Atlas rocket puts up NASA communications spacecraft
BY JUSTIN RAY
Posted: January 23, 2014
A United Launch Alliance Atlas 5 rocket topped with a NASA science-relay satellite sped into space Thursday night, lighting up Florida's Space Coast with a raucous liftoff show.
The liftoff marked the 625th rocket with the name Atlas and the 43rd for the Atlas 5 family.
About two hours later, the Centaur upper stag deployed the Tracking and Data Relay Satellite L, or TDRS L, into geosynchronous transfer orbit as prescribed.
"This spacecraft is part of a NASA-wide initiative to replenish the Space Network constellation that has been on-orbit since the early 80s" said Paul Buchanan, TDRS deputy project manager.
Created in 1973 and launching its first satellite in 1983, the system was conceived to provide constant communications with astronauts and science spacecraft circling the planet in low-Earth orbit. The TDRS design uses a constellation of geosynchronous satellites parked 22,300 miles above Earth to provide global coverage.
"The TDRS constellation is a critical national asset, not only when we supported the space shuttle for all those years it was flying. Now it's the International Space Station and Hubble. A lot of the missions -- the late 80s to now -- the amount of communications bandwidth or user load and request for all the science data, the amount of users of TDRS has gone up just because of the number of satellites that have gone up," said Buchanan.
Looking down from that vantage point, the TDRS network receives signals from vehicles like the space station flying at a mere 250 miles and routes the telemetry, voice, video and science information to a dedicated ground terminal for delivery to Houston.
No matter where the space station is located at any given moment, TDRS has the outpost in sight for the two-way communications.
What's more, the dazzling views of the cosmos captured by the Hubble Space Telescope are relayed through TDRS, as are the measurements obtained by NASA's fleet of Earth-watching environmental satellites and astronomy birds peering into the universe. There's even telemetry-relay from ascending rockets that beam through the network, including the Atlas-Centaur vehicle carrying TDRS K.
Despite retirement of the space shuttle orbiters, the demand for TDRS services has not waned. Just the contrary, project officials say, as the space agency sends up more and more science satellites that need their communications relayed.
"The communications services provide is a tri-band -- Ku, Ka and S-band -- and the throughput is higher due to the state of electronics and technology growth. That's why NASA decided to replenish the constellation," said Buchanan.
And with the shuttles no longer around to deliver supplies to the space station, international cargo ships like Europe's ATV and Japan's HTV freighters and commercial craft like the SpaceX Dragon and the Orbital Sciences Cygnus route their telemetry through TDRS.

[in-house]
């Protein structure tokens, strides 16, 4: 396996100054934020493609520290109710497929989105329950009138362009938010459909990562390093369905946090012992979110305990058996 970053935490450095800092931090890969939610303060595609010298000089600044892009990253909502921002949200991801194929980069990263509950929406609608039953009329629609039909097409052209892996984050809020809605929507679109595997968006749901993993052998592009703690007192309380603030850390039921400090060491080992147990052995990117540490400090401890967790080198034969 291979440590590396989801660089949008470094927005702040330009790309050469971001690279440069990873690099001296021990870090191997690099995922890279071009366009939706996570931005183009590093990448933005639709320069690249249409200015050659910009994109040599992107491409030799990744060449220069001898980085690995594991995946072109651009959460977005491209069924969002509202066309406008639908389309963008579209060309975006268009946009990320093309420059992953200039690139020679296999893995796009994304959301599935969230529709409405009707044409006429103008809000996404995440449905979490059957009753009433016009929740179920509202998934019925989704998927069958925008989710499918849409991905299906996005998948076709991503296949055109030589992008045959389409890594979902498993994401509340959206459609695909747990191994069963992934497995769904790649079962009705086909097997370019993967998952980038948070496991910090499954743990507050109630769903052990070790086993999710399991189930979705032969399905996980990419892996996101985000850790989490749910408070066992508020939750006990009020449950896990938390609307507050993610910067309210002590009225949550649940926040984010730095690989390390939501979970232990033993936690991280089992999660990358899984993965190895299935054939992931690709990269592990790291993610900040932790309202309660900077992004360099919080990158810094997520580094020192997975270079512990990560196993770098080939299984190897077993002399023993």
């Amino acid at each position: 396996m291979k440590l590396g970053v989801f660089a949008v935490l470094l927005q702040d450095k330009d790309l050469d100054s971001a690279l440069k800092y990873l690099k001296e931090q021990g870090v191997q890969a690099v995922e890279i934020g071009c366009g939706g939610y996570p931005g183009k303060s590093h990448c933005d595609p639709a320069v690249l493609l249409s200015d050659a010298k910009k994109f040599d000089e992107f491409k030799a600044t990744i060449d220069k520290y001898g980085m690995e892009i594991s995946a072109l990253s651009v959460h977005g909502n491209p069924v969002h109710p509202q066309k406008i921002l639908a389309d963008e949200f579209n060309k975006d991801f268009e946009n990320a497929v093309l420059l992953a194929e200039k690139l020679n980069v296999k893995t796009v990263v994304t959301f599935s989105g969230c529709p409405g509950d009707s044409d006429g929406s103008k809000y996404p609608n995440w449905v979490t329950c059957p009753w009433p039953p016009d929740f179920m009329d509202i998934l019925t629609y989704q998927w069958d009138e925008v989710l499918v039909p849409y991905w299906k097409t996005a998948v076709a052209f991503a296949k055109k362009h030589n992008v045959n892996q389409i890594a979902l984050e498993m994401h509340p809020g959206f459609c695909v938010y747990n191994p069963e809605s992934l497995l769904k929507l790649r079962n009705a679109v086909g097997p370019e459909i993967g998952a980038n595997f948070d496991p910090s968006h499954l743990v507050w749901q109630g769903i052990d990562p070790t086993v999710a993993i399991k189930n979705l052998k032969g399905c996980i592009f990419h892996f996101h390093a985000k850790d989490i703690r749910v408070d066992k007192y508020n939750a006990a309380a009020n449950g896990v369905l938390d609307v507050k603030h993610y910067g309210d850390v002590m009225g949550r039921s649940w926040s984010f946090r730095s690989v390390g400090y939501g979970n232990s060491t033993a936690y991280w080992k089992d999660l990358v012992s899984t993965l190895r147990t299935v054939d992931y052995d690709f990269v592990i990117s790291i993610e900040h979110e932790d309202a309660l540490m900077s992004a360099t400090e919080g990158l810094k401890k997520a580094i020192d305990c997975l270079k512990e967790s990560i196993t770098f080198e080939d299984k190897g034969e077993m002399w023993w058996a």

The first generation of TDRS spacecraft, built by TRW as the system's A through G satellites, launched aboard 7 space shuttle missions between 1983 and 1995. One, however, was lost aboard Challenger in 1986.
Four of the six that went into operation remain alive today, well outlasting their 10-year design life.
A second generation, a batch of three made by Boeing and known as TDRS H, I and J, flew aboard Atlas 2A rockets between 2000 and 2002 to improve the capabilities of the system.
Now, Boeing is providing three more to replenish the constellation and keep it viable into the 2020s. TDRS K was launched last January and TDRS L will be followed by TDRS M no sooner than 2016.
"The legacy constellation plus K, L and M will provide near continuous communications services to 2022-2023," Buchanan said.
"TDRS K is performing flawlessly. It's doing great. We expect the same from TDRS L."
The satellite stood 26 feet tall and weighed over 7,600 pounds at launch, including 3,700 pounds of maneuvering fuel loaded inside the craft. Once fully deployed in space, TDRS L's solar wings will stretch 69 feet tip-to-tip to generate 3,220 watts of power and charge internal nickel-hydrogen batteries.
The primary physical feature of the satellite is two 15-foot-diameter flexible graphite mesh antenna dishes that were folded like taco shells for launch, then springing into shape once released in orbit.
The antennas offer gimbal tracking of targeted spacecraft flying beneath the satellite, providing high-gain communications to the station, Hubble and other craft for vital contacts and data dumps.
After finishing the orbit-raising activities two weeks following the launch, the spacecraft's full appendages will be deployed, starting with one solar array, then the booms holding the Single Access antennas fold out, the other solar wing extends, the forward Omni swings into place and the space-to-ground antenna is positioned.
The spacecraft will undergo testing at 150 degrees West, then drift eastward to its operational location at 49 degrees West.
The launch was the first of 9 planned for the Atlas 5 rocket in 2014, including 6 from Cape Canaveral and three from Vandenberg Air Force Base in California. Next up is the March 25 launch of the NROL-67 mission for the National Reconnaissance Office from the Cape.
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